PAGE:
Interestingly, India’s tax policy and jurisprudence has evolved over the years to deal with several contentious issues, outlined in various APAs. Action Points (AP) above.

    A case in point is what constitute PE in the context of digital economy. Though the dust has not settled on this subject, the objective of Indian administration to apply strict source based rules of taxation is clear. Having said that, AP1 has not articulated rules for digital economy taxation, particularly intended actions of certain emerging economies to levy withholding tax or some form of tax under the nexus approach. As a matter of fact, AP1 caution nations to respect existing treaty obligations, should they decide to impose additional safeguards in their domestic law for levying any form of tax.

    On AP 5, dealing with transparency and highlighting substance test, BEPS action point suggestion on ‘Nexus approach’ is interesting, particularly in light of R&D expenditure in jurisdiction which undertakes such activities. India will particularly keep a close watch on AP 5 given its focus on R&D.

    AP 6 dealing with conditions for grant of treaty benefits, particularly introduction of limitation benefits (LOB rule) will be music to several emerging markets, who are recipients of Foreign Direct Investments (FDI). Implementation of AP 6 signals an end to treaty shopping and other treaty abuse strategies. AP 6 essentially highlights,’ Principle purposes of test’ (“PPT”) which largely aligns with the views expressed by Indian courts, though substance shall assume greater significance in the future.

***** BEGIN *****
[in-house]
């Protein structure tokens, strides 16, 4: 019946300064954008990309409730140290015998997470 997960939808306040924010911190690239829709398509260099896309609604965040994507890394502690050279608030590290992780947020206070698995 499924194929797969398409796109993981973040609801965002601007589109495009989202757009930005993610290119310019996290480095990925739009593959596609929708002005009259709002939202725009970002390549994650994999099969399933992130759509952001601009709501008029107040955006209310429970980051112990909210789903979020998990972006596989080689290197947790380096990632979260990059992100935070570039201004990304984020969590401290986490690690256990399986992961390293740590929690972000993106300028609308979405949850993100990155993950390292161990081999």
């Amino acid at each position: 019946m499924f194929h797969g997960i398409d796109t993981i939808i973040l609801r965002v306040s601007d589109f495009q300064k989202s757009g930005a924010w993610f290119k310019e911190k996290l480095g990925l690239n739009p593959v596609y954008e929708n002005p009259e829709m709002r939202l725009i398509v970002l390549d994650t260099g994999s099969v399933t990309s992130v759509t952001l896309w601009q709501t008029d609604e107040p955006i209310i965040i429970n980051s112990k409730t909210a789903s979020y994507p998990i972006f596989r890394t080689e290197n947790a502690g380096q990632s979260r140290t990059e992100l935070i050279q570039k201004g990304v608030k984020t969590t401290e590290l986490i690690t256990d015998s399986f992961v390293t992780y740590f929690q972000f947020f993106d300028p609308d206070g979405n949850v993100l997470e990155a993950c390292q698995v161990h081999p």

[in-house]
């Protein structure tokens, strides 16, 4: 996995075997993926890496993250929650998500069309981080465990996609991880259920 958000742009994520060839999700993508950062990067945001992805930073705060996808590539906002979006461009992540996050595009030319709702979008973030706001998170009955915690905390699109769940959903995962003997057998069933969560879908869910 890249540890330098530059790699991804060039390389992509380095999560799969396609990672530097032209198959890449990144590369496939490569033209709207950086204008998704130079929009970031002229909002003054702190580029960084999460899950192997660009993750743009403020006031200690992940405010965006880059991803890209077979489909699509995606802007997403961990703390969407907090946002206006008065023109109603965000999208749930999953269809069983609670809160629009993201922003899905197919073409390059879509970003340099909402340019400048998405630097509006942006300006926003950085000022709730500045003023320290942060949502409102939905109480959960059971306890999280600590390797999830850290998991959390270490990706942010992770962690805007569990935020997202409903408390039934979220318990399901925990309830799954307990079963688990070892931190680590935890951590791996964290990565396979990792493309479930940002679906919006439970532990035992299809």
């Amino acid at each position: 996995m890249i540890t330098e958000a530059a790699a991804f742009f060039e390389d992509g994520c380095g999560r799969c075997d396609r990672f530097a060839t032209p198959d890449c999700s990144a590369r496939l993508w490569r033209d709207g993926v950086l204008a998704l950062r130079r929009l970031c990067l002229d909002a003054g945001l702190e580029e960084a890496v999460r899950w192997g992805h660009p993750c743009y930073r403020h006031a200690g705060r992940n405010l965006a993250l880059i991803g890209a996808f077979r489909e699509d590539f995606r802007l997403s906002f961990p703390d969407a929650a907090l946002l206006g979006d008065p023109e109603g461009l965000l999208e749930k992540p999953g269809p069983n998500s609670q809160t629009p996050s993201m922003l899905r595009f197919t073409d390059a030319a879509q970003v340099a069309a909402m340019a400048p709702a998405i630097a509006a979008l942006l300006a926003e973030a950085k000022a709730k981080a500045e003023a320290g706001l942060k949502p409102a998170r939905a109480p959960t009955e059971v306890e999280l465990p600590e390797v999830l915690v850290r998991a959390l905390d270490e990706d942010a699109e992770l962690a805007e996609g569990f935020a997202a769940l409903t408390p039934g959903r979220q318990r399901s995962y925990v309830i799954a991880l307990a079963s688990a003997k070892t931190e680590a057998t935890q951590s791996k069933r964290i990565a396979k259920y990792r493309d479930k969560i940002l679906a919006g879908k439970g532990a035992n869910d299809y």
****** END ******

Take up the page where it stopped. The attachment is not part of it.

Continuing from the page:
AP 7 on artificial avoidance of PE shall further restrict definition of ‘preparatory and auxiliary’ activities, suggesting stricter source based taxation regime, which has been controversial issue in India in the context of liaison offices of MNC’s.

    AP 8-10 aligning TP outcomes with value creation will again auger in favour of government’s representing large emerging markets. The guidance clarifies allocation of return of high value intellectual property factoring location savings and local market features. Simultaneously, AP 8-10 highlights importance of beneficial ownership of IP/intangibles. On both aspects of locational savings and intangibles, several multinational enterprises have ongoing disputes, which are lying in various dispute forums.